So did several others: Should Joe Biden run for president?
As a general matter, it seems to us that Biden's a bit old for that particular challenge. The same would be true of Bernie Sanders, of course.
That said, Biden's getting batted around for aspects of his personal conduct. This has triggered complaints about past policy positions. Alex Wagner provides a drive-by nod to this point in the Atlantic:
WAGNER (4/3/19): In the current presidential race, Biden’s inclination toward physical contact, more than his embrace of Democratic centrism or conservative Supreme Court nominees, is his radiocarbon date: the thing that fixes his age most precisely, that tags him as a creature from another era. This is not to say that Biden won’t have to continue explaining his support for the 1994 crime bill and his role in the Clarence Thomas confirmation hearings, but the recent accounts of the former vice president’s penchant for head kissing and nose rubbing have raised the most serious questions to date about Biden’s disconnectedness from these times.That 1994 crime bill! Like Freddy Krueger, it's back!
In the last White House campaign, Hillary Clinton was battered around about that particular bill. Also, she'd spoken a certain word one time! This helps explain why a dangerous, disordered fellow now sits in the White House.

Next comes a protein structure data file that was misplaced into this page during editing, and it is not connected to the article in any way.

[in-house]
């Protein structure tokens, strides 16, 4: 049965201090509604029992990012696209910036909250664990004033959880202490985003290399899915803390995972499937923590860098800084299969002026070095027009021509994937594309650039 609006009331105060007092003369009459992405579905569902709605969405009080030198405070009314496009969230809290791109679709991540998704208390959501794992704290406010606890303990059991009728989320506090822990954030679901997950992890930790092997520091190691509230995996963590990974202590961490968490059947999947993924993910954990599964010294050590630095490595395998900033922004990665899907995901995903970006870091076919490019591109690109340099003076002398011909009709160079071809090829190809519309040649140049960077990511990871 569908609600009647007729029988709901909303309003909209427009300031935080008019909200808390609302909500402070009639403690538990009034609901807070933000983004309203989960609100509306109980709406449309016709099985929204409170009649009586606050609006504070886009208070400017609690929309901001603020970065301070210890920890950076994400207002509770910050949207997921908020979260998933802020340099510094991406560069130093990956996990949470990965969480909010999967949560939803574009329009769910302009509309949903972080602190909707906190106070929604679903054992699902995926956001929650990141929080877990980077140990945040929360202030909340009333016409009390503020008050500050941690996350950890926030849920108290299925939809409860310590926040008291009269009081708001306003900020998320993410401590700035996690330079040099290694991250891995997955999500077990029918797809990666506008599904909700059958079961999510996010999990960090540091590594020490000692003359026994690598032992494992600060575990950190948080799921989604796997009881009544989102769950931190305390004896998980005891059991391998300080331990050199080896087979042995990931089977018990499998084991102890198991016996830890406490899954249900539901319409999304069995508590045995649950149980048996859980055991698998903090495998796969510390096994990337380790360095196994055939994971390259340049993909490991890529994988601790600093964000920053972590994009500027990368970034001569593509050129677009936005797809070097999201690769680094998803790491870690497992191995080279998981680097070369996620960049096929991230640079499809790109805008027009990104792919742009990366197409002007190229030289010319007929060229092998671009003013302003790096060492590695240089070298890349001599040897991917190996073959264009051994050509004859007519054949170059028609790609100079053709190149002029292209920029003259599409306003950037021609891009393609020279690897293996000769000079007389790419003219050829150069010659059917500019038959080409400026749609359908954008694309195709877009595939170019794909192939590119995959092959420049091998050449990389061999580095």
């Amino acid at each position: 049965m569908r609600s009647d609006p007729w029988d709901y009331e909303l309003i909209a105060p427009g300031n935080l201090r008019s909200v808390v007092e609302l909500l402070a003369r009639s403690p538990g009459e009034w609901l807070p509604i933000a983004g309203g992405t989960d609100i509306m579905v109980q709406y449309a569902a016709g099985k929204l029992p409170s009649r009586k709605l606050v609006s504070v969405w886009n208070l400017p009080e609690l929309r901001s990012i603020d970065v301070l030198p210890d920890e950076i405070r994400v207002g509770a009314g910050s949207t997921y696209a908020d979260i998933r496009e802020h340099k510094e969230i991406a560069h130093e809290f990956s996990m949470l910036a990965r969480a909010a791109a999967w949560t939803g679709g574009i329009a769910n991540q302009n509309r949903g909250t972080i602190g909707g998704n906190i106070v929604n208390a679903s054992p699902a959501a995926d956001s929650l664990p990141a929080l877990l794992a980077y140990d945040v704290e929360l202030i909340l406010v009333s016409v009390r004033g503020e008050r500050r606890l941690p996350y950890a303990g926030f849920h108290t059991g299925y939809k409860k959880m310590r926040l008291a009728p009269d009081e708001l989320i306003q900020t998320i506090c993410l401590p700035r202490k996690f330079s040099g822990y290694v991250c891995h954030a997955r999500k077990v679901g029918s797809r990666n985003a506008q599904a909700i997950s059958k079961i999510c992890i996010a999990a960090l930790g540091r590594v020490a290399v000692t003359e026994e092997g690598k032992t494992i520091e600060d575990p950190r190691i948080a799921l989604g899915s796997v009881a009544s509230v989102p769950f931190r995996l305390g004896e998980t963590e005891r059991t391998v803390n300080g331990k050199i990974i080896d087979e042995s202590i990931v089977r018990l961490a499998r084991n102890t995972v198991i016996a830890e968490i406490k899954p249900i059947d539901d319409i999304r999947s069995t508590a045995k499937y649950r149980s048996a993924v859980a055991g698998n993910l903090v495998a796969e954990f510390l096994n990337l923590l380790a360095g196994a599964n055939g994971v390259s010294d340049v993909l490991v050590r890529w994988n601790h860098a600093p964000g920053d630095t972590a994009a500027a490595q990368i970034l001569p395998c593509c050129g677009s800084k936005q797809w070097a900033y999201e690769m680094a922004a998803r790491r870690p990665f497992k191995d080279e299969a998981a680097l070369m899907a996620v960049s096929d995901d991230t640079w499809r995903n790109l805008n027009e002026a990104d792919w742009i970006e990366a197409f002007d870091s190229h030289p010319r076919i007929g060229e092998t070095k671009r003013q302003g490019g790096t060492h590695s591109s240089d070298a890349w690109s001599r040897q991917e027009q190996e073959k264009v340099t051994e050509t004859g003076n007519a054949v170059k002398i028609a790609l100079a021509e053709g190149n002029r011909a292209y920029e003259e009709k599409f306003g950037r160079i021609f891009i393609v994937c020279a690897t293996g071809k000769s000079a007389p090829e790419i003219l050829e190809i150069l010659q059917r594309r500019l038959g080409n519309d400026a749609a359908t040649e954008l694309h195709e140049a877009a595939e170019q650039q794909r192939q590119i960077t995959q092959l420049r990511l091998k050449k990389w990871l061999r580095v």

Speaking of disorder, it seems to us that the 1994 crime bill is being put to use again absent some basic context. Biden was a supporter, it's true. But so were many others, including 26 of the 38 members of the Congressional Black Caucus.
In the Senate, Biden wasn't the only member who supported the bill. So did California's two senators—Barbara Boxer and Dianne Feinstein—along with both Massachusetts senators—John Kerry and Ted Kennedy.
Senator Wellstone supported the bill. So did Senator Moseley Braun, the only black senator at that time.
In the House, a pair of reps named Pelosi and Schumer each supported the bill. So did a relatively unknown fellow from Vermont, that self-same Bernie Sanders.
Our own congressman, the srtimable Kweisi Mfume, supported the bill, then became head of the NAACP. In 2006, he lost a senate primary race to his friend, the estimable Rep. Cardin, who had also supported the bill.
Why did people support the bill? For one discussion from the last campaign, you can just click this.
"Simplify, simplify," Thoreau once said. In our nation's political discussions, we sometimes tend to over-extend and over-apply this good sound advice.
"Purify, purify," we rational animals are strongly inclined to think we heard Thoreau say. That's especially true at times like these—at times of "cultural revolution," at times when legions of impure people are being frog-marched away.
What was the right vote in 1994? We can't tell you that. But the simplistic discussions of 2016 helped put Trump where he is.
During that dim-witted campaign, how many simplistic complaints about that bill came from Vladimir Putin himself? Once again, we can't exactly say.
As a general matter, it seems to us that Biden's too old. Will we ever decide that the same is true about these tired discussions?